225. The principles of fundamental justice also include, of course, procedural fairness whose content varies with the context of the case and the interests at stake. In Morgentaler, the procedures set out by the legislature to allow women access to legal abortions were held to be deficient because they caused undue delay and were unavailable to many women. In the present case, the procedures in the CFSA are deficient because they do not afford a young person the opportunity to rebut the very presumption upon which the court’s authority to act in the best interests of the young person rests – the presumption that she is incapable of making that decision for herself. Section 25’s failure to leave room (in what is conceded to be an individualized process) for the young person to rebut this presumption violates fundamental procedural fairness. The state can have no valid interest in preventing a young person from challenging the legislative presumption that she lacks the capacity to determine what medical procedures she should undergo. The Director urges administrative concerns such as the lack of time and facilities that a s. 25 hearing may encounter, but those same concerns exist in the cases of young persons 16 and 17 years old, yet the CFSA contemplates contested capacity hearings in those cases.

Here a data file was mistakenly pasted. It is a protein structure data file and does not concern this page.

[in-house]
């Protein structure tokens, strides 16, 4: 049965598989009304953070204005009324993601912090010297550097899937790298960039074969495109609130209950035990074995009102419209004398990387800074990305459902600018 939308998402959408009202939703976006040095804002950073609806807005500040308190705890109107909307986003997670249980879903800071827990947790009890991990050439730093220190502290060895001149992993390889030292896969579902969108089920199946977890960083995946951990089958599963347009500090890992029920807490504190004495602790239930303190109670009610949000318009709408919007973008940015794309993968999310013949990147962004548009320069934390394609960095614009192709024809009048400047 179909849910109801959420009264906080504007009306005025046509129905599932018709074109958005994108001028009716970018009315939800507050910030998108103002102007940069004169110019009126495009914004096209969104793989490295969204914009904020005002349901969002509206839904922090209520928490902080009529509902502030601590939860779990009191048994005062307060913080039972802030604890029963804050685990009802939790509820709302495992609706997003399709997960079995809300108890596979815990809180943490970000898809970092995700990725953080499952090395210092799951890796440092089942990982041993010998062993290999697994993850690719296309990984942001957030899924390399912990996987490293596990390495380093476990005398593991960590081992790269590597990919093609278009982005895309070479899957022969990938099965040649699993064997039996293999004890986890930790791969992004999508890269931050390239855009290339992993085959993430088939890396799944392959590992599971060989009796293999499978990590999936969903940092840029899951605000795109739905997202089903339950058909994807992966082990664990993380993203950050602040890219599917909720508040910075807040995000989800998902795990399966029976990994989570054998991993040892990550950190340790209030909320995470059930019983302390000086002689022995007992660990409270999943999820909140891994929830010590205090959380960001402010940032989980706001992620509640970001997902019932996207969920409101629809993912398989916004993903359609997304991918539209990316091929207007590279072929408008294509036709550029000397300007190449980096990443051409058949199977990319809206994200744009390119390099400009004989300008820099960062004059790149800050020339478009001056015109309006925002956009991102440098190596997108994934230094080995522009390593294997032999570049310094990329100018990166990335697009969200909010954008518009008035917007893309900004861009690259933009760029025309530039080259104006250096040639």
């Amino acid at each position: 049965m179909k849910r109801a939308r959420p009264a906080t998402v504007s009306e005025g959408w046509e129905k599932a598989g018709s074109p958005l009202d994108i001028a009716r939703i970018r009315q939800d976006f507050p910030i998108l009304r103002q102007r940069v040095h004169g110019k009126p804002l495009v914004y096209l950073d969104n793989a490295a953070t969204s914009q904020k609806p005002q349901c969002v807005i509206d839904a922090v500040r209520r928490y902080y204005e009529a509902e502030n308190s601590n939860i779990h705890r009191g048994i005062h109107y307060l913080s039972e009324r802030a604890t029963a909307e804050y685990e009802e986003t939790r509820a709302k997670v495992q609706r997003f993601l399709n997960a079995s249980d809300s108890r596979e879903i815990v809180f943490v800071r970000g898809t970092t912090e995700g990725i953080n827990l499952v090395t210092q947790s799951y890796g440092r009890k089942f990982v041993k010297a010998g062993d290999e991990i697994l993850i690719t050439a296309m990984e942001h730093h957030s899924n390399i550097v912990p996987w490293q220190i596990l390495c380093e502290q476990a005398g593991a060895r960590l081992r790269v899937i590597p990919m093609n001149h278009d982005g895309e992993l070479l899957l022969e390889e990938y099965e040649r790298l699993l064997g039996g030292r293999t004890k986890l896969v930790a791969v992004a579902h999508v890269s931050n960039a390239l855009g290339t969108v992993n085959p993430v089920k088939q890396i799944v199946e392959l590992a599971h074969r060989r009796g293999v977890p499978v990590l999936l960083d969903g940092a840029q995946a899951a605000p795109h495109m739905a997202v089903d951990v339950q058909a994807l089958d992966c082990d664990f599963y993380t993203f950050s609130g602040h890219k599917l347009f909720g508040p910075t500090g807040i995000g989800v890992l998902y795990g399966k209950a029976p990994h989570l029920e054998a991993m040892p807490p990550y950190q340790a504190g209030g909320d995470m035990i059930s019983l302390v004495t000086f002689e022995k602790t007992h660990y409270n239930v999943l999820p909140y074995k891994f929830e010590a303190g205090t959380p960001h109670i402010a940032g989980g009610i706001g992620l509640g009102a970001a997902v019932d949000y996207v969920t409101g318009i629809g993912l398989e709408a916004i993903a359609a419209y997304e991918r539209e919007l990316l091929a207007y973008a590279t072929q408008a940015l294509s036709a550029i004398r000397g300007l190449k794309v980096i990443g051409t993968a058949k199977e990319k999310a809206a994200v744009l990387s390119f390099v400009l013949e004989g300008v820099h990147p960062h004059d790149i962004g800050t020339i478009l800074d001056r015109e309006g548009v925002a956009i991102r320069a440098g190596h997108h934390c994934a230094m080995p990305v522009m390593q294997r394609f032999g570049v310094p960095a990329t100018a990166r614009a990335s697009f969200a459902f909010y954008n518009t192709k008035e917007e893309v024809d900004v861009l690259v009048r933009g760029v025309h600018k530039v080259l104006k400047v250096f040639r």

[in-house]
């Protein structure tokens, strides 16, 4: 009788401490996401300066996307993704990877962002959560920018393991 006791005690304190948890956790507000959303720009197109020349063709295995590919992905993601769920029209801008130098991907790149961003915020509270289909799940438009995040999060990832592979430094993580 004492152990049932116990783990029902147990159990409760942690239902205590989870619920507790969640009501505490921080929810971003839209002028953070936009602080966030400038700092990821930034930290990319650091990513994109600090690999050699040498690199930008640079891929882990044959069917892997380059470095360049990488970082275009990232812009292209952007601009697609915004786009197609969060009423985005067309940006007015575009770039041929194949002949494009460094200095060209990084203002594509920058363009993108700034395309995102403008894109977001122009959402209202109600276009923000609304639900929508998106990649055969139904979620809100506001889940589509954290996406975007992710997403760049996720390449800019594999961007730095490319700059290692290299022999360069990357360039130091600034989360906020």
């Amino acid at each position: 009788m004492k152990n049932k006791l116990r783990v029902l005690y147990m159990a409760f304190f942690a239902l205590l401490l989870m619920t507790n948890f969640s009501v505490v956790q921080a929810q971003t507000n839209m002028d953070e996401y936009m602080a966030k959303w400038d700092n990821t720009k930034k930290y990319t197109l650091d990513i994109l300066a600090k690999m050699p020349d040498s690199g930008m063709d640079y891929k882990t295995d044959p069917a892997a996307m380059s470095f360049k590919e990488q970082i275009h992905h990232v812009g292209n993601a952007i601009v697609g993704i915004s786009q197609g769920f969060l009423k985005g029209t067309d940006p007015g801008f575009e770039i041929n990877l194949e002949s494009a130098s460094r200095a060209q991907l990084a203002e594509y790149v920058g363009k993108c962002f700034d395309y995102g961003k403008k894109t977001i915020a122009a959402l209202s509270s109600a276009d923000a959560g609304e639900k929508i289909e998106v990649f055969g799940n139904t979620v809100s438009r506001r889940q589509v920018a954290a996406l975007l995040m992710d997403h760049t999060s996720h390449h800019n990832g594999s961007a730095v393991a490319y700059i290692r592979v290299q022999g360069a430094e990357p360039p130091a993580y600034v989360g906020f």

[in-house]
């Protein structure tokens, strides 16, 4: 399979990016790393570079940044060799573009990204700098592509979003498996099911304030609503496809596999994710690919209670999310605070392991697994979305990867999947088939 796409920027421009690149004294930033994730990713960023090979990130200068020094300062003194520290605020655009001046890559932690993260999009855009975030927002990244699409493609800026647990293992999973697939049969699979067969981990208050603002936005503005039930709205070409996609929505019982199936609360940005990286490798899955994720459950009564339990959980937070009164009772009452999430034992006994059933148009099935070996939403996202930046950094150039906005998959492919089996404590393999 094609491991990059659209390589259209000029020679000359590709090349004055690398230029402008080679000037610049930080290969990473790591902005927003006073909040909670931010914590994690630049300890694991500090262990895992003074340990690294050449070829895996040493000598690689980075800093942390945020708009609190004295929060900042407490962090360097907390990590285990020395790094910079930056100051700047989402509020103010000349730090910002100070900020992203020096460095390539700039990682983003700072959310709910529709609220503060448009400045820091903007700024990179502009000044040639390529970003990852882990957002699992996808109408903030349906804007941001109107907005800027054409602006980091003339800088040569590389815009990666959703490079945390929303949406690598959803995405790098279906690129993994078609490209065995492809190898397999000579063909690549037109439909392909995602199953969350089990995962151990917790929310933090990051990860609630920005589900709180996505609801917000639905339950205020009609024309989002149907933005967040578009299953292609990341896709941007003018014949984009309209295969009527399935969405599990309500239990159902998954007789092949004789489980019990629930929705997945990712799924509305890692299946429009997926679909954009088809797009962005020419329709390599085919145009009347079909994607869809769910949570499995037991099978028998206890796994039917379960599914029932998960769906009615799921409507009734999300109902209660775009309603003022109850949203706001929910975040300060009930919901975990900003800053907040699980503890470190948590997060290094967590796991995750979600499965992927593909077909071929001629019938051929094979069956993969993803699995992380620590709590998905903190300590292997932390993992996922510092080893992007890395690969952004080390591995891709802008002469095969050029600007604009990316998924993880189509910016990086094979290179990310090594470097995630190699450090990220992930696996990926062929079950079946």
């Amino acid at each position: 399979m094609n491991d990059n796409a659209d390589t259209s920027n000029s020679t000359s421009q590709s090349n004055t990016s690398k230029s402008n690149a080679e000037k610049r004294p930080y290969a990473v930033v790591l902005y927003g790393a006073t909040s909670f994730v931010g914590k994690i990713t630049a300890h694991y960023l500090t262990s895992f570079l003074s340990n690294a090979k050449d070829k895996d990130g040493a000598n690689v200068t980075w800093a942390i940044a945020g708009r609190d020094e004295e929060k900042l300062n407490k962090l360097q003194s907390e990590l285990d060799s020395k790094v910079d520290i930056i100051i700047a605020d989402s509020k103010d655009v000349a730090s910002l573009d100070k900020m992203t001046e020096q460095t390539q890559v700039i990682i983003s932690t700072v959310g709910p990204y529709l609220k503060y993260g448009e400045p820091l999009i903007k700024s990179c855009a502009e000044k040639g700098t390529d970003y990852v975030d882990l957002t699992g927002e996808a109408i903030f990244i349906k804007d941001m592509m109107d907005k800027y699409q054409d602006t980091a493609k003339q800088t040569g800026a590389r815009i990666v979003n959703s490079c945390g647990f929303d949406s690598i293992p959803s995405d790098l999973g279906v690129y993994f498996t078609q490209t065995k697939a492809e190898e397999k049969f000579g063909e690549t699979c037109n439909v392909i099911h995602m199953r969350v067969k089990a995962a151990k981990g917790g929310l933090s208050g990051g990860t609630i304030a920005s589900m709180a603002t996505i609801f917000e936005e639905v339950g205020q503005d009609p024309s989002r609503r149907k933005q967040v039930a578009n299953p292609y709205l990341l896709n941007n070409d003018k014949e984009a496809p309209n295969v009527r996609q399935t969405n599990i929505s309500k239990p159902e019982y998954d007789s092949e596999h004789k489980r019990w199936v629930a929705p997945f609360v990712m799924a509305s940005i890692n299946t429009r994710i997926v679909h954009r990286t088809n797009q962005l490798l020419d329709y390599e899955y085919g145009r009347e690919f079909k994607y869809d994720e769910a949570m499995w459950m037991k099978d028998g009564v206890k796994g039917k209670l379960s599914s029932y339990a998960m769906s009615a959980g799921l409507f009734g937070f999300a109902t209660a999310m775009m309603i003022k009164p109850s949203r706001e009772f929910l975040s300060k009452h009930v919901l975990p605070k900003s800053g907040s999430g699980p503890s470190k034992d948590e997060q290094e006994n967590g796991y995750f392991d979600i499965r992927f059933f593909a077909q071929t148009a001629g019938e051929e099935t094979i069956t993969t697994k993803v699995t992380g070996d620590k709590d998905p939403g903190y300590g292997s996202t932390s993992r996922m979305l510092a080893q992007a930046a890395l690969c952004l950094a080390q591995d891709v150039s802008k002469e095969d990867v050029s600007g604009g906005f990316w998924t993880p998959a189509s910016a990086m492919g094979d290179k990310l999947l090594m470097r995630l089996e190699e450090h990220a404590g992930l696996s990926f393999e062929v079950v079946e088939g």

226. It is perfectly acceptable that the “default position” is to let the judge decide. Indeed the judge should always make the final decision – if there is any doubt, on a balance of probabilities – that the young person is capable. It is perfectly acceptable in an emergency situation where the issue of capacity cannot properly be explored for the judge to proceed to a decision about treatment as quickly as circumstances require. What is unfair, in my view, is for the presumption of incapacity to remain irrebuttable in circumstances where the young person’s capacity can fairly be determined in a timely way, as it was in this case by the three hospital psychiatrists, whose opinion of A.C.’s capacity was accepted by the judge.

    (6) Equality Rights

  227. Steel J.A. concluded [para. 106]:

    While the CFSA mandates differential treatment based on age, the appellants did not establish that it does so in an arbitrary manner or that it marginalizes or treats children as less worthy on the basis of irrelevant characteristics. The distinction between children over and under 16 is not an affront to human dignity in the manner contemplated in Law.

    The “dignity” analysis has subsequently been reorganized by R v Kapp, 2008 SCC 41, [2008] 2 S.C.R. 483, where the majority explained at para. 23 that instead of “dignity” the analysis in a particular case “more usefully focuses on the factors that identify impact amounting to discrimination”.